Patrick Daniel, President & CEO, Enbridge Inc.
We continue to make very good progress on clean-up at the leak site and also along Talmadge Creek and we're now well underway with clean-up on the Kalamazoo River as well.Steve Wuori, Executive Vice President, Liquids Pipelines, Enbridge Pipelines Inc.
I was at the Ceresco Dam and also visited Heritage Park yesterday and the river is significantly improved at those locations from what it was a week, two weeks or three weeks ago.
The primary clean-up on the banks of Talmadge Creek is now over half complete and we continue to make very good progress in preparing the lower half of the creek shoreline to be scraped and cleaned as well.
We're also, of course, very pleased that our eight work plans have now been approved by EPA.
Personally I continue to work very closely with residents in the most directly impacted areas. These are people whose lives and routines have been temporarily disrupted by the spill and now by the workers and the equipment and the noise associated with the clean-up, but thankfully that is starting to lessen in many areas.
The number of visits to our Battle Creek and Marshall Community Centers continue to decline. Some are coming in of course to file claims which are being handled while others have come in simply for information with regard to the spill and I remind residents that the facility is available for both purposes.
Since the voluntary evacuation was lifted for all residents, many of the people who chose to evacuate are beginning to leave the area hotels now and return to their homes which is also very good news. We look forward to getting this community resettled in advance of school starting later this month and, as indicated earlier, relocating our emergency response facilities out of the school.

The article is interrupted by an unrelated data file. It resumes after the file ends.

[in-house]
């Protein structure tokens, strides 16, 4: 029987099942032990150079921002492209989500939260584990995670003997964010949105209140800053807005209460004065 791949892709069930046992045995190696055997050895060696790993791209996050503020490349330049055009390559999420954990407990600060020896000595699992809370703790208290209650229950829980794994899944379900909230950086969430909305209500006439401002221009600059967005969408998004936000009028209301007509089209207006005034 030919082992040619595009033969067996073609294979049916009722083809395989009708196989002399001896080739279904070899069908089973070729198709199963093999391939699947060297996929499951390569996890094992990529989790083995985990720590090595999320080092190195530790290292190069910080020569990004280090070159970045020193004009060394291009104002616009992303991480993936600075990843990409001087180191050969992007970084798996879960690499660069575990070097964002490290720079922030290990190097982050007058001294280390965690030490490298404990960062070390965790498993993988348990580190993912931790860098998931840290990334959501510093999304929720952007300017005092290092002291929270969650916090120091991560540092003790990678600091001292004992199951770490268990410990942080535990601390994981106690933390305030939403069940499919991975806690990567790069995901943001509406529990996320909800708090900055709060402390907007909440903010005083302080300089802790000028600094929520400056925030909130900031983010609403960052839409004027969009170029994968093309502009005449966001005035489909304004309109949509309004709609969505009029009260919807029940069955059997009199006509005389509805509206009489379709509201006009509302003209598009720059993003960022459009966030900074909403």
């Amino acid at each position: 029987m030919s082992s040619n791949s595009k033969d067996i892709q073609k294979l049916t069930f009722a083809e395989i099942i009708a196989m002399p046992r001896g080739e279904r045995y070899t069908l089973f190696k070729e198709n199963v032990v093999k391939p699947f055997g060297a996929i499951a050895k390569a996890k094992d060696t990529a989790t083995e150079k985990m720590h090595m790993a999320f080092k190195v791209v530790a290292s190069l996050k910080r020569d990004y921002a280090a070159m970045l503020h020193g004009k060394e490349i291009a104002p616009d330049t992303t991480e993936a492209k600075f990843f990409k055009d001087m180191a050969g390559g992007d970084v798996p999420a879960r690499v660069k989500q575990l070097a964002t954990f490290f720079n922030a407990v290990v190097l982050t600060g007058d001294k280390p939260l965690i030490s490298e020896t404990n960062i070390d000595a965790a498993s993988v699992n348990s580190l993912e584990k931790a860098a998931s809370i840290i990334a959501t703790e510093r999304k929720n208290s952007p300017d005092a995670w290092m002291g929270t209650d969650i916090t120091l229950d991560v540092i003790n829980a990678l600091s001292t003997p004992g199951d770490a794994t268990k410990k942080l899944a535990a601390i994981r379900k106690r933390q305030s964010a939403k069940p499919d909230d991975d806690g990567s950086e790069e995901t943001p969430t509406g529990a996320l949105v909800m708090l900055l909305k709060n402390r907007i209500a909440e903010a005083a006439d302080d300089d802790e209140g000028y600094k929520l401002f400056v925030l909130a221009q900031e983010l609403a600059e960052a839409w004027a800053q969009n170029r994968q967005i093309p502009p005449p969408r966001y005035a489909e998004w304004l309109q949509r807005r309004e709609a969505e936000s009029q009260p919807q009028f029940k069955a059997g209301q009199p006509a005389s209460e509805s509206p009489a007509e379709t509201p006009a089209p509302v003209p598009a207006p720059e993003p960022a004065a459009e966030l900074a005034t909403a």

I'll just talk about a couple of areas. One is the Talmadge Creek clean-up which is progressing very quickly and, as Pat said, is over half complete in terms of the excavation so far. We're moving that very quickly because we really want to reduce the heavy equipment traffic as we head toward the end of the month as much as we possibly can and that's why the activity is so intense. We are now west of I69 and working our way down toward the Kalamazoo River in terms of the final scraping of that area.
In terms of the river, in addition to the comments that Mark Durno from the EPA made earlier I'll just note that the river has been sectioned into quarter mile sections that have been individually assessed. There's a shoreline assessment process that is looking at the shoreline on both sides of the river and that's now been completed.
Up until this point most of the work has been removal of oiled vegetation along the shoreline and now we'll move to the second stage of the clean-up which is working on the soils themselves and the lower vegetation, grasses and so on. So, that's what's really happening along the river and there will be a continual intensity of workforce out there now working on those individual areas as we've identified them.
There was a question on the earlier call with regard to the work near Albion and I can confirm that that is one of the dig sites that we are working on in preparation for the test of the line. That's near the community of Albion. It's a very wet location so we had to drive sheet piling and we're de-watering that sheet piling area right now and preparing to examine the pipe. So, I think that addresses the question about what was happening in the Albion area.